Sponsored search auction

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A sponsored search auction (SSA), also known as a keyword auction, is an indispensable part of the business model of modern web hosts. It refers to results from a search engine that are not output by the main search algorithm, but rather clearly separate advertisements paid for by third parties. These advertisements are typically related to the terms for which the user searched. They come in the form of a link and some information, with the hope that a search user will click on the link and buy something from the advertiser. In sponsored search auctions, there are typically some fixed number of slots for advertisements and more advertisers that want these slots than there are slots. The advertisers have different valuations for these slots and slots are a scarce resource, so an auction is done to determine how the slots will be assigned.

History[edit]

Prior to 1998, many advertisements were charged by impression, as it was the easiest metric to calculate. In 1998, GoTo.com, Inc debuted a pay-per-click charging system, with pricing and slot placement determined by an auction. GoTo used a first price auction, where bidders were placed according to their bids and charged their bids when they won. GoTo faced bidders who were constantly changing their bid in response to new information and changing information from other bidders.

Currently, charging per action is a common pricing scheme in affiliate networks, such as the Amazon Associates Program.

In 2002, Google AdWords began using a second price auction to sell the single advertisement slot. Shortly thereafter, pages had multiple advertisements slots, which were allocated and sold via generalized second-price auction (GSP) auction, the natural generalization of a second price, single item, multi bidder auction.[1]

Auction Mechanisms[edit]

Generalized Second Price Auction[edit]

Generalized second-price auction (GSP) is the most commonly used auction mechanism for sponsored search.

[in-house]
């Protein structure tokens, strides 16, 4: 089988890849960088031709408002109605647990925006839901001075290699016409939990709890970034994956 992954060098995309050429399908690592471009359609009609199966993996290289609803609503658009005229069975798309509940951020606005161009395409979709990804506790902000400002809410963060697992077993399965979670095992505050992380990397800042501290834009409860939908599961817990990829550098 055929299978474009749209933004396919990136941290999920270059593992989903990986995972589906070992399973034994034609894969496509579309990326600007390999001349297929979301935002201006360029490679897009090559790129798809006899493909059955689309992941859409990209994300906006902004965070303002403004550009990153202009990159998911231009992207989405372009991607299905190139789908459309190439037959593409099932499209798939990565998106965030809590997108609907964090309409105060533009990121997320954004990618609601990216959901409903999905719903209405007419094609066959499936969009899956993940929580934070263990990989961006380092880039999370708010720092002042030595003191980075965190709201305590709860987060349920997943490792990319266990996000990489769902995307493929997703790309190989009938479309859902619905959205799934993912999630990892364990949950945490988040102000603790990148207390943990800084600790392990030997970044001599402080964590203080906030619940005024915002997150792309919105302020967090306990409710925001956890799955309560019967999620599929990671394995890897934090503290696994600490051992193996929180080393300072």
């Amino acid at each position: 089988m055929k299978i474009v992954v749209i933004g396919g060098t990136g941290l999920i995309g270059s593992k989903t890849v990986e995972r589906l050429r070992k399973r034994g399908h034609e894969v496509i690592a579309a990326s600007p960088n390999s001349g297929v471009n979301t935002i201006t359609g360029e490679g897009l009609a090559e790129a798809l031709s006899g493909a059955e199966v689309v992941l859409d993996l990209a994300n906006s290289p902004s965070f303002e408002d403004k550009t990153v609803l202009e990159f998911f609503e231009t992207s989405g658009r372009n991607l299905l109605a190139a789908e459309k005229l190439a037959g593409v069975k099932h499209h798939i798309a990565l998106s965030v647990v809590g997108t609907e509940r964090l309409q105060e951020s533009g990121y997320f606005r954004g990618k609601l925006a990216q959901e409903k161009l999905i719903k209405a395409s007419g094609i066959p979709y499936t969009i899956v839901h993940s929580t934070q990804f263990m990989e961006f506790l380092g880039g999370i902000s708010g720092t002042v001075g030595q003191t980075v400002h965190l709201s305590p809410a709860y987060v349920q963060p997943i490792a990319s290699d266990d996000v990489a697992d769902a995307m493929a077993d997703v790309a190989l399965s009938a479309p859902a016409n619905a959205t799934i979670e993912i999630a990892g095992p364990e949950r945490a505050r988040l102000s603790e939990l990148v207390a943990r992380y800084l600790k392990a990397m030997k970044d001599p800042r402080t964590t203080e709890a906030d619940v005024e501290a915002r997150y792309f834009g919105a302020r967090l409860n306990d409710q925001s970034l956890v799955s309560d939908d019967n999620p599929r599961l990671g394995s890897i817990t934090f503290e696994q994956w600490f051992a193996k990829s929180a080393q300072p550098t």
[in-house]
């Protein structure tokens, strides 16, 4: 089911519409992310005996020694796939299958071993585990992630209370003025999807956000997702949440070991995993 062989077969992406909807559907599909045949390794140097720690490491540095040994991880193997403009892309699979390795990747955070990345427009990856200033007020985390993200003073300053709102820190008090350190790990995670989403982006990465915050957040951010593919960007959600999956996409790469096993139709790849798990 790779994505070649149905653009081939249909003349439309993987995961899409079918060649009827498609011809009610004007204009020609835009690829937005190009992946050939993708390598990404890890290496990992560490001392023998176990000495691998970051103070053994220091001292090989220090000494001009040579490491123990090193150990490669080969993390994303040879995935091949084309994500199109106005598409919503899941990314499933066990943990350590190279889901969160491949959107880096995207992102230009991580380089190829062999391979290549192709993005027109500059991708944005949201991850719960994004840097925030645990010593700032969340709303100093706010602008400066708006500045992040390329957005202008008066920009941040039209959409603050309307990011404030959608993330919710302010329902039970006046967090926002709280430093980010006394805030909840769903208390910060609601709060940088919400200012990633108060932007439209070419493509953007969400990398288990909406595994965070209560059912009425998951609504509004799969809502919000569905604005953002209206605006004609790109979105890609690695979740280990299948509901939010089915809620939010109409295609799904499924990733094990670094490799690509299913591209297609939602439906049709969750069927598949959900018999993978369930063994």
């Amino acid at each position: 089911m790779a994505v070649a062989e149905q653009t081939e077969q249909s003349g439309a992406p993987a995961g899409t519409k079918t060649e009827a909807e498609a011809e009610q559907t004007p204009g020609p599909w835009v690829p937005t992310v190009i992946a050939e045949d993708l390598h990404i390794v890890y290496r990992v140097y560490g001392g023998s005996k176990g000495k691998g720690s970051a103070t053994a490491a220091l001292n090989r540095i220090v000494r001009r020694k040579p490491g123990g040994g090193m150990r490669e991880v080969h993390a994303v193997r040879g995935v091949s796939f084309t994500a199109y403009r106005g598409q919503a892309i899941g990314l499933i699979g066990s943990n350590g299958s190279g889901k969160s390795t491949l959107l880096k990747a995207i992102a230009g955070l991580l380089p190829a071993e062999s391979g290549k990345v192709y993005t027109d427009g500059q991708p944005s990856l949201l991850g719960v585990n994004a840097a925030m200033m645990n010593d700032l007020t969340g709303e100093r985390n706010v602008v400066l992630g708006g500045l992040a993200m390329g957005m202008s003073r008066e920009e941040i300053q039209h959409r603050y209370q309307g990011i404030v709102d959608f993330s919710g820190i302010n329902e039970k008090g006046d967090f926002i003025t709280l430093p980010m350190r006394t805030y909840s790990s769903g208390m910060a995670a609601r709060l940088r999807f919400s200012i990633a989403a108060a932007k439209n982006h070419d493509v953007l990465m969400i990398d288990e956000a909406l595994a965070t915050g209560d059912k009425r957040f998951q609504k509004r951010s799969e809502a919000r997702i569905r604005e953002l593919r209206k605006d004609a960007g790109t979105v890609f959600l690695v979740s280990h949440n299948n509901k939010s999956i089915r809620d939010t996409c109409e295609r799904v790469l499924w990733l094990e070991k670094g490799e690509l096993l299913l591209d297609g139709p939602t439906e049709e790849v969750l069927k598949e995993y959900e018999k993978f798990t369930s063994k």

Untruthfulness[edit]

An issue with GSP is that it's not a truthful auction and it is not the optimal strategy. To illustrate this, consider the following example.

There are three bidders with only two possible slots. The values of each bidders 1, 2, and 3 are $10, $5, and $3 respectively. Suppose that the first slot click through rate (CTR) is 300 and the second slot CTR is 290. If bidder 1 is truthful, he would have to pay for a utility of . However, if bidder 1 decides to lie and reports a value of $4 instead then his utility would be . Notice that which makes GSP untruthful and bidders have an incentive to lie.

Quality Variant[edit]

Google uses a minor variant of GSP to auction off advertisement slots. Potential advertisements may be of varying quality. Suppose that there are two advertisements for eggs. One advertisement simply fills its space with the word “egg” repeated over and over, while the other advertisement shows a picture of eggs, contains branding information, and mentions positive qualities about their eggs, such as cage-freeness. The second advertisement may be thought of as having higher quality than the first advertisement, being more useful to consumers, more likely to be clicked on, and more likely to generate revenue for both the advertiser and Google. Advertisements that have a history of high click through rates, are geographically targeted at the user, or have a high quality landing page may also be thought of as having higher quality.[2]

Google assigns a numeric “quality” score to each bidder . Bidders, rather than being ordered purely by their bid, are instead ordered by rank, which is the product of their bid and quality score . Slots are still assigned in decreasing rank order. Bidders are charged, rather than the bid of the bidder one rank lower (), are charged the minimum price for which, if it was their bid, would keep them in their current rank:

Vickrey–Clarke–Groves Auction[edit]

Vickrey–Clarke–Groves auction (VCG) is a truthful auction optimizing social welfare. VCG is more complicated to explain than GSP and that might deter many websites from using a VCG auction mechanism even though it's truthful. However, some websites use VCG as their auction mechanism, most notably Facebook.

See also[edit]

References[edit]

  1. ^ Hal Varian, Christopher Harris. The VCG Auction in Theory and Practice, In The American Economic Review, Volume 104, Issue 5, pages 442-452. Elsevier B.V., 2014.
  2. ^ Google AdWords, Check and understand Quality Score. support.google.com/adwords/answer/2454010